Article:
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Taher Badshah of Invesco on pockets in mid and small-caps where valuation comfort exists

Opportunities exist in cyclical sectors and old economy stocks that are of the B2B variety

October 19, 2021 / 09:45 AM IST

Stock markets rallied massively in the last one-and-a-half years. Taher Badshah, chief investment officer of Invesco Mutual Fund, who is known for his contrarian style, decodes how market valuations are currently perched. He is more bullish than bearish on markets at this stage. In an interaction with Moneycontrol’s Jash Kriplani, he says markets are not only bouncing back from COVID-19 disruptions, but also due to an overall economic revival. He also touches upon the likely tapering of stimulus measures by the US Fed and its potential fallout. Edited excerpts:

Are equity markets over-valued with the Sensex at 60,000?

The market valuations are not on the cheaper side, but India is in its early stages of economic recovery. There are two factors contributing to this revival.

One, we are bouncing back from the pandemic and the other part of the recovery is what we were expecting at the start of 2020 itself. This expectation had built up on the back of non-performing assets (NPA) in the banking sector stabilising, inflation and interest rates being under control, government’s focus on reforms, rural markets doing well, etc.

Hence, the recovery could be lot stronger than what is being anticipated right now. We could now see multiple triggers kicking in such as pent-up demand coming back, industrial activity picking up, manufacturing activity recovering, and the economic cycle seeing a revival. There is also a commodity boom taking place, which can possibly impact the Indian economy in terms of inflation and import bill. But this can benefit commodity companies that have not done well for the last several years, which will also contribute to corporate earnings. But still these are not valuations that offer a good entry point, as there can be downsides from these valuations.

Close

Investors have deployed close to Rs 8,898 crore in mid and small-cap funds thus far in 2021. What are the prospects for mid and small-caps at this point?

Despite the market run-up, there are pockets within the mid and small-cap spaces that are still reasonably attractive. Some of these opportunities might be in cyclical spaces and old economy stocks that are of the B2B variety (ancillary companies catering to needs of other businesses).

Small-caps tend to do well when the economy is on an uptick. This is because small-caps tend to be more leveraged to the domestic economy and benefit more from the upswing. So, their ability to surprise on earnings, profit margins, profitability, is a lot higher than large-caps. The valuations of B2C or consumption-facing companies look stretched and expensive. It is still not a market where you can’t find ideas, even though the opportunity set is narrowing as we go along.

Could inflation play spoilsport in the market rally?

Inflation is getting an upward push due to commodity and energy prices now, whether it is oil, natural gas or coal. On the other hand, there are comforting factors such as dip in food inflation. The likely Kharif production, food grain stocks and softening of global food prices could help.

So, we should not see domestic inflation getting out of hand. More importantly, we should see headline inflation softening further in the next few quarters from the August reading of 5.3 percent. The expectation is that inflation should first trend towards the 4 percent mark, before it starts to go up. So, we don’t think inflation would necessarily come in the way of Reserve Bank of India’s monetary policy, whether it is do with interest rates or liquidity management.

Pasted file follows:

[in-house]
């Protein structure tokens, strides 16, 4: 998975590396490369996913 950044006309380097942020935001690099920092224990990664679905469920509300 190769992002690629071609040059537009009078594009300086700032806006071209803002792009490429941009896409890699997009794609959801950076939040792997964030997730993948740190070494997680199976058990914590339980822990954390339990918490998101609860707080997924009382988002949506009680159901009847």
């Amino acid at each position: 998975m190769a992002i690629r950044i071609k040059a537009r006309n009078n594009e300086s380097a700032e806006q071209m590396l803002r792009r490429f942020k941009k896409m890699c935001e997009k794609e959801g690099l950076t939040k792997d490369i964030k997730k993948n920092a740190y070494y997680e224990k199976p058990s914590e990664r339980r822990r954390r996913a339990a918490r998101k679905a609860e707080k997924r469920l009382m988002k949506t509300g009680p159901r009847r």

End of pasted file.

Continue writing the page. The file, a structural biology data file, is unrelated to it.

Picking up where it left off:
How will price rise impact corporate India?

Corporate inflation might behave differently because all these energy-related costs will seep-in somewhere, so sectors with the power to pass on the price increases would be better-placed.

In this context, companies with some sort of pricing power will be valued more. But if the top-line growth for corporates turns out to be stronger, then the impact on profit margins will not necessarily weigh on earnings.

Will the unwinding of stimulus by the US Fed impact Indian equity markets?

US Fed’s tapering of stimulus is clearly coming and it is not far away. However, it looks like it would be sensitive about how it carries out the unwinding. It would ensure a soft-landing scenario.

So, what is today $120 billion-odd stimulus a month, would gradually wind down to $50-$30 billion before it actually turns negative. It would also want to stand along with normalisation of economies, till it reaches pre-COVID status. Also, given that this is a healthcare-related crisis and not a financial crisis, the Fed would be a little more accommodative in general and not necessarily hurry into it.

But yes, this tapering is likely to unfold in the next 3-9 months. If the tapering comes along with improvement in US’ own economy and thereby the world economy, the market would be willing to take it in its stride. The market focus would then shift back to companies’ fundamentals rather than excess liquidity in the markets. However, if growth still doesn’t come back, but liquidity is there, the potential correction in the markets might be much less intense.
Jash Kriplani is a journalist with over ten years of experience. Based in Mumbai. Covering mutual funds, personal finance. His last stint was with Business Standard, where he covered mutual funds and other developments in the financial markets
first published: Oct 19, 2021 09:45 am

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